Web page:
Eriel is:


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Filed under 2013 - Post 3, Analytics


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Tweriod gives you the timing data you need, as long as Whale Tail lets you.

Despite being a student in the Technology Management MBA program I am not the most tech savvy of people. When I look at a reporting tool I want 2 things: an idiot proof user interface, and meaningful data. Tweriod, a tool for tracking when your Twitter followers are online as well as your mentions, does a good job of providing both with only one minor nitpick.
Tweriod is a very user friendly tool. The process to sign up should have been relatively simple, I provided Tweriod with my username & password from Twitter. This is where my nitpick comes into play. Instead of receiving the all okay I received an error message that my sign-up did not work properly, and that this may be due to “Whale Tail.” What the heck is “Whale Tail?” It turns out that “Whale Tail” is the nickname of an image used when Twitter goes down due to being over capacity. Thankfully a Google search provided me all of the information I required, but a non Twitter savvy person might not know what “Whale Tail” means and have a very awkward conversation with their IT department regarding the error message.
One I was able to sign in the process was painless. A report was generated and sent to my e-mail in mere minutes. Tweriod advised this may take an hour or two, but my guess is the 200+ followers didn’t need much time to develop information for. The reporting is delivered via a slick UI, though download of the data requires a premium account. Though you can run ad hoc premium reports, which is nice if you don’t think you’d need this information monthly. Other features you receive with a premium report or subscription is download capabilities in an excel and PDF format as well as the ability to get the data for all of your followers, not just the last 1000 that are on the free report.
When analyzing the data for FromFidowithLuv’s twitter account I found out that the majority of users tend to be active later into the afternoon and evenings. Those early morning twitter broadcasts were only being viewed by a dozen people, while we could get up to 50 people online in the afternoons. This data becomes even more useful if one would like to utilize Dash, which links directly from Tweriod’s website to post your updates at times most appropriate to your followers.
The tool was very easy to use and provides great support for those who use the free version. The premium version could be very useful for those who wish to target updates and responses to actively engaged in dialog with followers. Overall, I’d recommend the product, as long as you don’t get blocked by the Whale Tail.

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Filed under 2013 - Post 3


“Offers social media analytics with suggestions and tools to help you improve your online presence.” Founded in 2010, Crowdbooster was originally free with the idea of eventually developing more robust analytics to entice paying customers. But by 2012, they opted to eliminate the free option (instead offering a free 30-day trial) and launched 3 paid plans ranging from $9/month to $99/month. This change allowed them to focus on developing features that were intended for paid subscribers.

Crowdbooster currently supports Facebook and Twitter. Once you connect your accounts, you can view a simple dashboard that provides aggregated KPI’s for each of your feeds. But what I liked most about the dashboard was the fact that the graph provided a simple representation of reach and engagement.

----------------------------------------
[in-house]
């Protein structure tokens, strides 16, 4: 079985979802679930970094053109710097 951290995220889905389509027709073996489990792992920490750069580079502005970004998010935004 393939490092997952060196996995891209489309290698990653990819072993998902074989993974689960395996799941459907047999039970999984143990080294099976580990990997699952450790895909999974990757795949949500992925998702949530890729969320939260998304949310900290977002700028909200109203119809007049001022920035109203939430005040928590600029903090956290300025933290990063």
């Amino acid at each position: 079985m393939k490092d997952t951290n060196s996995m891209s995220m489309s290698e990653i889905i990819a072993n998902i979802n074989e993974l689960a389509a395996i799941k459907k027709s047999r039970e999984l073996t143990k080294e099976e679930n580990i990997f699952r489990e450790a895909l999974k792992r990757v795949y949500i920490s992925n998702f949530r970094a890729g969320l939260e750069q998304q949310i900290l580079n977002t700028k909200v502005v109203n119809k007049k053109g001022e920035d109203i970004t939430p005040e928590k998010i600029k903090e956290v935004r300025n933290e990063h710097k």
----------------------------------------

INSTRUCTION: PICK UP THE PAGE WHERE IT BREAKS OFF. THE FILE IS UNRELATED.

To the right of the dashboard, there is a recommendation about the ideal times to post (and schedule) future posts to maximize reach.


Finally, through the Engage view, you can see, per channel, your “Top Fans” (Facebook) or Top Retweeters and Influential Followers.


Crowdbooster is easy to get up and running and relatively intuitive. I would like to see some correlation between the Facebook and Twitter feeds over the monitored period of time. 

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Filed under 2013 - Post 3, Analytics

Free and Worth Every Cent

I took a run at Tweriod to see what the user on-line profile looked like for our GeekHealth Twitter followers. After authorizing Tweriod to access our Twitter account, the web site told me to wait for up to an hour for the results to be compiled. I was optimistic that it would take less than an hour, since we have a pretty small, fairly new following. I was wrong. It took over an hour for Tweriod to analyze the 1412 followers on our account, and compile a report.

Upon receiving the notification email, I logged back into Tweriod and pulled up the stats. It turns out that most of our followers are online between 6am and 5pm, and this is when we should send out tweets for the most impact.


That’s some meaningful insight! In a slightly more granular view, there were specific hours when we could have more impact. Apparently geeks only read tweets when they’re at their computers, working, not during their lunch break, or when they’re sneaking an afternoon snack.


There may be more value in the Premium version, but I can get excited over the free demo.

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Filed under 2013 - Post 3, Analytics

Follerwonk – Who follows you matters

Followerwonk is an app brought to you by the folks at SEOmoz, a Seattle located company and a foremost authority in SEO. Very timely that just today some our our analytics folks at work posted a link to the followerwonk report for my company. It has a number of interesting capabilities built into their features. For corporate use, it is free for 30 days then $99/month. With that level of access you are able to actually download the list of followers and sort them to find your influential followers. This kind of use has a whole sort of potential applications, including being able to do competitive analysis and target influencers across a wide range of data, contributions and opinion.